And here’s the picture that says it all…By all accounts, the Moon Hooch and Lotus show was a great throw-down of talented musicianship. No question that these guys know how to get the party started…Setlist01/31/2015 Terminal 5 New York, NYSet 1: Grayrigg, Bush Pilot, Livingston Storm, Let Me In, Basin to Benin1, Golden Ghost, Sunrain> Inspector Norse> SunrainSet 2: opo, Wax, Invincibility Of Youth, Arupa, Turquoise, Flower Sermon, Around The World, Flower SermonEncore: Umbilical Moonrise(cover photo by Beef, up close and personal photo by Marina Weiss) Things got rowdy at last night’s sold out Lotus show at Terminal 5, as a male fan stripped down to the buff in the middle of the dance floor. Since the venue was so packed, and a circle formed around him, reports indicate that the man was able to do his thing for a few minutes before security intervened.And now a naked dude at a @LotusTweets show? Is this a trend now? Has this been a trend? pic.twitter.com/QvgJnI86Oe— Curated Music (@Curatedmusic) February 1, 2015Even drummer Mike Greenfield commented on the fan’s birthday suit.
Les Paul would have been 100 on June 9th, and the Hard Rock Cafe in NYC is planning a massive birthday celebration to honor the legendary guitarist and luthier. The concert will include performances from Warren Haynes, Steve Miller, Steve Vai, Joe Bonamassa, John Scofield & more.The full lineup includes Neal Schon, Joe Satriani, Count’s 77 Johnny A, Lou Pallo, Luther Dickinson, Marky Ramone, Jack Douglass, Jay Jay French and Jackie Martling. In addition to the concert, a massive 53-foot interactive exhibit will be parked on 44th and Broadway on June 9th for all to see, free of charge. The exhibit opens up at 10:30 AM, just outside of the Guitar Center in Times Square.Les Paul’s legacy is a great one, as the man practically invented the electric guitar and amplifier. BB King has said, “The man is a genius. Whenever you turn on your amplifier, that’s Les Paul.”The concert is sponsored by the Les Paul Foundation, which supports music education for youth. Tickets and more information can be found here.
Courtney Love had some issues while traveling in France recently, as protests against ride-share company Uber have taken a downward spiral into violent attacks. Apparently, the vehicle Love was riding in fell victim to the protests, as the car was surrounded and forced to stop. With nowhere to go, Love was forced to pay some local motorcyclists to get her out of Dodge safely.The protests in France are a result of cabbies being fed up with having to pay obscene amounts of money for a taxi license, while Uber drivers pick up anybody at anytime, with no penalties for not having a license. While a law banning Uber services was put into effect last October, the new law has not been enforced.The frustration of the cab drivers has, unfortunately, led to reported attacks on both Uber drivers and their passengers, as well as hundreds of legal cases being filed against UberPOP. According to Love’s Instagram account, Kanye West was also in France at the airport in Paris waiting for things to cool off.[Source]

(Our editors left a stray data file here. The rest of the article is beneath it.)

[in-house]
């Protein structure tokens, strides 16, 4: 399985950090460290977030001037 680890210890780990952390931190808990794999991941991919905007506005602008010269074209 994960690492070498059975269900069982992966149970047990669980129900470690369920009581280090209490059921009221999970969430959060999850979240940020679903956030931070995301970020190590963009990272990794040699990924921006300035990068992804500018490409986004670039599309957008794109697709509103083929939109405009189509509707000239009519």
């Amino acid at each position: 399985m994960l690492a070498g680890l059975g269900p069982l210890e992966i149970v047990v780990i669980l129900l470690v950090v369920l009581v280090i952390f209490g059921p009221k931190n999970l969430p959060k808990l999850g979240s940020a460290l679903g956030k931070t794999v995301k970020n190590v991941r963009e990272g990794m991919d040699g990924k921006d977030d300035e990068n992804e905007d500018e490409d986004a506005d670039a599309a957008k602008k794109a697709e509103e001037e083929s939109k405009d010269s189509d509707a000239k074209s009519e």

The Ultimate Elvis Tribute comes to the NYCB Theatre at Westbury on August 21st, at 8pm. The bill is headed by award winning Elvis tribute artists Shawn Klush, and Cody Ray Slaughter, the Sweet Inspirations, and features Elvis’ original drummer DJ Fontana. The show has been a sensation wherever it has played, and it spans Elvis’ career from his earliest days to his residences in Las Vegas. It’s now or never more than ever, and fans would be wise to seize the opportunity to see those who actually held court with the King. DJ slaps the skins as well as in the glory days, and seeing this legend in person can’t be beat. DJ Fontana talked about the show, and playing with the King since 1954 with L4LM writer Bob Wilson. L4LM: When did you first take up the drums, an which drummers did you admire?DJ Fontana: I started playing drums when I was about 15 years old, when I was still in high school. I was attracted to playing from listening to Gene Krupa and Buddy Rich.L4LM: Did you get to meet either one of them after you became famous? DJ Fontana: After Elvis made it so big, I was able to meet Buddy Rich. We were playing a show on the U.S.S. Arizona, and Buddy was there. That was certainly a lot of fun.L4LM: As you grew up, what types of music were you listening to? DJ Fontana: I listened to radio station KWKH, and the Louisiana Hayride. These shows were recorded at the time, but I’m not sure who would have them now. They would be nice to hear again. They should release them for the people to hear if they already haven’t somewhere.L4LM: What records were in your collection? DJ Fontana: Believe it or not, I never bought a record. When I wanted to listen to music, I would just turn on the radio. L4LM: After you first began to play the drums, what happened between that time and joining up with Elvis Presley at the Louisiana Hayride? DJ Fontana: Not that much really was going on until Elvis came along from my end. Elvis came into town with the Hayride with a record that was hot in 3 or 4 states. Having a hit that size was a really big deal at that point in time. I would play at the Hayride, but they usually had me playing behind a curtain as the house drummer.L4LM: Who were some of the other artists that you jammed with? DJ Fontana: Two of the first that I ever played with were Johnny Cash and George Jones. These artists would come in for a day, and usually be gone a day later. They would move along to play in the next town where they had a show scheduled. I also went on tour with Johnny Horton, who had a big hit some people might remember called Lost in Alaska.L4LM: Did they keep you behind the curtain the whole time that you were performing at the Hayride? DJ Fontana: No, after a while they let me out. They could only keep me back there for so long. Eventually they let the people see me (laughs). L4LM: In the studio with Elvis, how many takes of a song would you do on average? If anyone knows it would be you, as you played on about 460 of his tracks for RCA.DJ Fontana: Elvis only wanted to do a few takes, because it was important to him to keep the sound as fresh as possible. Most songs would be completed in three or four takes. Elvis would rather risk a little ‘imperfection’ in the playing, rather than allow the music to get stale. L4LM: How is recording music different today from then, and do you like much of today’s music?DJ Fontana: Well, today everything in the studio and just about everywhere else is about computers. They can take an eternity to get one track recorded it seems. Not too much of what they are doing today means much to me. L4LM: When you played shows with Elvis early on, could you hear much of what you were playing? DJ Fontana: We never could hear much of anything, the way the crowds were carrying on and screaming. Elvis always stayed right in front of us, so we could follow him by his movements. When the crowds were wild, I just would make sure I didn’t lose sight of him. L4LM: Do any fans from those days stand out in your memories? Well, there was one lady from Kansas City that I won’t ever forget. She made it up to the stage about five times, which is no easy feat. Security kept putting her back in the audience. They finally had to remove her from the venue, and I was still expecting her to return. L4LM: When you played on the Ed Sullivan Show, you nearly divided the world from before and after that aired. What stands out about that as you look back?DJ Fontana: That was played live, and aired simultaneously. Any mistakes we made, and anything that happened couldn’t be changed. So we just did the best that we could, and it went pretty well.L4LM: A short while back, you went to see the Rolling Stones. How were they? DJ Fontana: They came down to Nashville, and I caught the show. I spent some time with Ronnie Wood, and Charlie Watts. We have jammed together before. L4LM: You also jammed with Sir Paul McCartney, what was that like? Were there any out-takes from the sessions?DJ Fontana: I was with Scotty (Moore) and we played That’s Alright, Mama. I wish there were more songs, but they only needed the one song for the project. L4LM: Were you there in Hollywood when Elvis met the Beatles?DJ Fontana: No, I wasn’t up at the house for that one. I did jam with George (Harrison) years later at his house, but none of it was recorded. The handlers were nervous about anything like that leaking out to the public. And in 1970, I played on the entire record of Ringo Starr’s ‘Beacoups of Blues’. Pete Drake brought me into that project, which was really special. Pete played on Nashville Skyline, and the other two records that Bob Dylan recorded in Nashville. L4LM: When Elvis did the TV Special in 1968 for NBC, how were you brought in? DJ Fontana: That was all decided on by Elvis, and he had his people call us up. Management tried to choose the songs, to make more publishing money. Elvis held firm, and that turned out really well.L4LM: You were in Jailhouse Rock, and a few other films with Elvis (Loving You, and G.I. Blues). Do you still watch the films? It must be fun to see yourself on the big screen.DJ Fontana: They direct you down to every blink of your eye, so acting gets old fast. You never get used to seeing yourself up there. If company wants to see some of a film, I might put a few minutes on for them. I never watch the whole films anymore. Elvis could do it all, sing, act. He was the real thing.L4LM: Do any of the film soundtracks stand out in your mind? DJ Fontana: I thought that Loving You had a very nice soundtrack, with some fine songs. L4LM: Elvis was called The King for a reason, but did anyone else that you performed with really leave an impression?DJ Fontana: Well, Gene Vincent was really something. I played with him for thirty days, and he stood out to me. L4LM: The show at NYCB Theatre at Westbury will be on August 21st at 8PM. What can the fans look for this time around?DJ Fontana: Shawn Klush and Cody Ray Slaughter are two of the best vocalists out there, and the Sweet Inspirations will be on hand. We’ll cover songs from just about all of Elvis’ career. There will be something for everyone. After the show, the fans are welcome to come and say hello to all of us in the lobby. For the DJ Fontana Website, go to: http://www.djfontana.com/ Words by: Bob Wilson Photos: By Wayne Herrschaft Tickets for the Ultimate Elvis Tribute on August 21st are available at: http://venue.thetheatreatwestbury.com/VenueInfo